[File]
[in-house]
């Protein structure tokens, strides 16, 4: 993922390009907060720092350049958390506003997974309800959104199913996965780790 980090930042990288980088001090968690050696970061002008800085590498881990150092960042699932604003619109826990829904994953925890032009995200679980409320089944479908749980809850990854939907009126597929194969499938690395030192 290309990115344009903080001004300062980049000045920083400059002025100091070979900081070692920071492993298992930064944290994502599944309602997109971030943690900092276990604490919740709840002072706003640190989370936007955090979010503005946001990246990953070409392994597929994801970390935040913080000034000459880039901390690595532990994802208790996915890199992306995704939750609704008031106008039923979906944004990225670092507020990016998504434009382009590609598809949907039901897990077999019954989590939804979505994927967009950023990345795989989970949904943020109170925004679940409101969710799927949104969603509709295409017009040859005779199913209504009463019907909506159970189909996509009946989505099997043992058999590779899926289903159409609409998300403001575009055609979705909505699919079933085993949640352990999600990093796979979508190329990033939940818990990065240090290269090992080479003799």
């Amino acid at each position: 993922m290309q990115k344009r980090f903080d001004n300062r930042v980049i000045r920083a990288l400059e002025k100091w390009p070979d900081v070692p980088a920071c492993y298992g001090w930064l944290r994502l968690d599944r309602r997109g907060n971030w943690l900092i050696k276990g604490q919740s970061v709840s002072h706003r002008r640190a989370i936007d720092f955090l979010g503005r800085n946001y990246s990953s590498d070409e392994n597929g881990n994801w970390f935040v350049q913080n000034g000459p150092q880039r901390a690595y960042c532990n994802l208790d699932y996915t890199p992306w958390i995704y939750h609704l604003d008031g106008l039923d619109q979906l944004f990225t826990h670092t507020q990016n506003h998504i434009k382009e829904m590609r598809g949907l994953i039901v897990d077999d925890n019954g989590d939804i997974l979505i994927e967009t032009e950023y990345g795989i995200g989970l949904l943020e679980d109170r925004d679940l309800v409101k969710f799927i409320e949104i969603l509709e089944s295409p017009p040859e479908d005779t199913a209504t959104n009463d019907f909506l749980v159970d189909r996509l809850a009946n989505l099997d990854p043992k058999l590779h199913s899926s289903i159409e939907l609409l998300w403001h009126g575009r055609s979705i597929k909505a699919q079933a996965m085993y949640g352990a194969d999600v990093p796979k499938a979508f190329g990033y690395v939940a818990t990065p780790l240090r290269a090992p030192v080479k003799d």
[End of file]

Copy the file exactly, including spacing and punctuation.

[in-house]
């Protein structure tokens, strides 16, 4: 993922390009907060720092350049958390506003997974309800959104199913996965780790 980090930042990288980088001090968690050696970061002008800085590498881990150092960042699932604003619109826990829904994953925890032009995200679980409320089944479908749980809850990854939907009126597929194969499938690395030192 290309990115344009903080001004300062980049000045920083400059002025100091070979900081070692920071492993298992930064944290994502599944309602997109971030943690900092276990604490919740709840002072706003640190989370936007955090979010503005946001990246990953070409392994597929994801970390935040913080000034000459880039901390690595532990994802208790996915890199992306995704939750609704008031106008039923979906944004990225670092507020990016998504434009382009590609598809949907039901897990077999019954989590939804979505994927967009950023990345795989989970949904943020109170925004679940409101969710799927949104969603509709295409017009040859005779199913209504009463019907909506159970189909996509009946989505099997043992058999590779899926289903159409609409998300403001575009055609979705909505699919079933085993949640352990999600990093796979979508190329990033939940818990990065240090290269090992080479003799």
């Amino acid at each position: 993922m290309q990115k344009r980090f903080d001004n300062r930042v980049i000045r920083a990288l400059e002025k100091w390009p070979d900081v070692p980088a920071c492993y298992g001090w930064l944290r994502l968690d599944r309602r997109g907060n971030w943690l900092i050696k276990g604490q919740s970061v709840s002072h706003r002008r640190a989370i936007d720092f955090l979010g503005r800085n946001y990246s990953s590498d070409e392994n597929g881990n994801w970390f935040v350049q913080n000034g000459p150092q880039r901390a690595y960042c532990n994802l208790d699932y996915t890199p992306w958390i995704y939750h609704l604003d008031g106008l039923d619109q979906l944004f990225t826990h670092t507020q990016n506003h998504i434009k382009e829904m590609r598809g949907l994953i039901v897990d077999d925890n019954g989590d939804i997974l979505i994927e967009t032009e950023y990345g795989i995200g989970l949904l943020e679980d109170r925004d679940l309800v409101k969710f799927i409320e949104i969603l509709e089944s295409p017009p040859e479908d005779t199913a209504t959104n009463d019907f909506l749980v159970d189909r996509l809850a009946n989505l099997d990854p043992k058999l590779h199913s899926s289903i159409e939907l609409l998300w403001h009126g575009r055609s979705i597929k909505a699919q079933a996965m085993y949640g352990a194969d999600v990093p796979k499938a979508f190329g990033y690395v939940a818990t990065p780790l240090r290269a090992p030192v080479k003799d």